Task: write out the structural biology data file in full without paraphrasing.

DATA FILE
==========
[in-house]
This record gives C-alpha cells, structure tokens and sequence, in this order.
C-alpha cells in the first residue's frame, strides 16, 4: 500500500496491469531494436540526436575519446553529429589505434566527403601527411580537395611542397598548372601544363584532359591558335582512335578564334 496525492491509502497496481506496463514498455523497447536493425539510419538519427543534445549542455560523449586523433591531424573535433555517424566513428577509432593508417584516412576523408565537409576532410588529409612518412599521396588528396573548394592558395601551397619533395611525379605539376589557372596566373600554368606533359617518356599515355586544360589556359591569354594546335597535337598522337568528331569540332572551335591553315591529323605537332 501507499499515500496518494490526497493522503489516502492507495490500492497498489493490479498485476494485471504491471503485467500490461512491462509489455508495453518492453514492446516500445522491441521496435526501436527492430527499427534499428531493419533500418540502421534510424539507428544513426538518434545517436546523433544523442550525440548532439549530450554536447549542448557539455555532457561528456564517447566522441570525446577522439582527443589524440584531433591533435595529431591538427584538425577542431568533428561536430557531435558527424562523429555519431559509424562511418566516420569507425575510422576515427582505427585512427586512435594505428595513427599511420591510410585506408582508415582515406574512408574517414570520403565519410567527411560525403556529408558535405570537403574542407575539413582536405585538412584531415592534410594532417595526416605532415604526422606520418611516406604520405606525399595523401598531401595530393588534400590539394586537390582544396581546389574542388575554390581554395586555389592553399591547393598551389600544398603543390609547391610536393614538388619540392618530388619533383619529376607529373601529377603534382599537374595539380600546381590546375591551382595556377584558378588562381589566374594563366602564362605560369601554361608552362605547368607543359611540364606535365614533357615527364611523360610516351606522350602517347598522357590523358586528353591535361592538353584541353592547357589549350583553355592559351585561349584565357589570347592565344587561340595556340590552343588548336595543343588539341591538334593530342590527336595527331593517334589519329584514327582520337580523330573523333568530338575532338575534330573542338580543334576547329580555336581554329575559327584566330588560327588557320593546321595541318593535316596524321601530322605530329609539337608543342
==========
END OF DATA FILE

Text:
[in-house]
This record gives C-alpha cells, structure tokens and sequence, in this order.
C-alpha cells in the first residue's frame, strides 16, 4: 500500500496491469531494436540526436575519446553529429589505434566527403601527411580537395611542397598548372601544363584532359591558335582512335578564334 496525492491509502497496481506496463514498455523497447536493425539510419538519427543534445549542455560523449586523433591531424573535433555517424566513428577509432593508417584516412576523408565537409576532410588529409612518412599521396588528396573548394592558395601551397619533395611525379605539376589557372596566373600554368606533359617518356599515355586544360589556359591569354594546335597535337598522337568528331569540332572551335591553315591529323605537332 501507499499515500496518494490526497493522503489516502492507495490500492497498489493490479498485476494485471504491471503485467500490461512491462509489455508495453518492453514492446516500445522491441521496435526501436527492430527499427534499428531493419533500418540502421534510424539507428544513426538518434545517436546523433544523442550525440548532439549530450554536447549542448557539455555532457561528456564517447566522441570525446577522439582527443589524440584531433591533435595529431591538427584538425577542431568533428561536430557531435558527424562523429555519431559509424562511418566516420569507425575510422576515427582505427585512427586512435594505428595513427599511420591510410585506408582508415582515406574512408574517414570520403565519410567527411560525403556529408558535405570537403574542407575539413582536405585538412584531415592534410594532417595526416605532415604526422606520418611516406604520405606525399595523401598531401595530393588534400590539394586537390582544396581546389574542388575554390581554395586555389592553399591547393598551389600544398603543390609547391610536393614538388619540392618530388619533383619529376607529373601529377603534382599537374595539380600546381590546375591551382595556377584558378588562381589566374594563366602564362605560369601554361608552362605547368607543359611540364606535365614533357615527364611523360610516351606522350602517347598522357590523358586528353591535361592538353584541353592547357589549350583553355592559351585561349584565357589570347592565344587561340595556340590552343588548336595543343588539341591538334593530342590527336595527331593517334589519329584514327582520337580523330573523333568530338575532338575534330573542338580543334576547329580555336581554329575559327584566330588560327588557320593546321595541318593535316596524321601530322605530329609539337608543342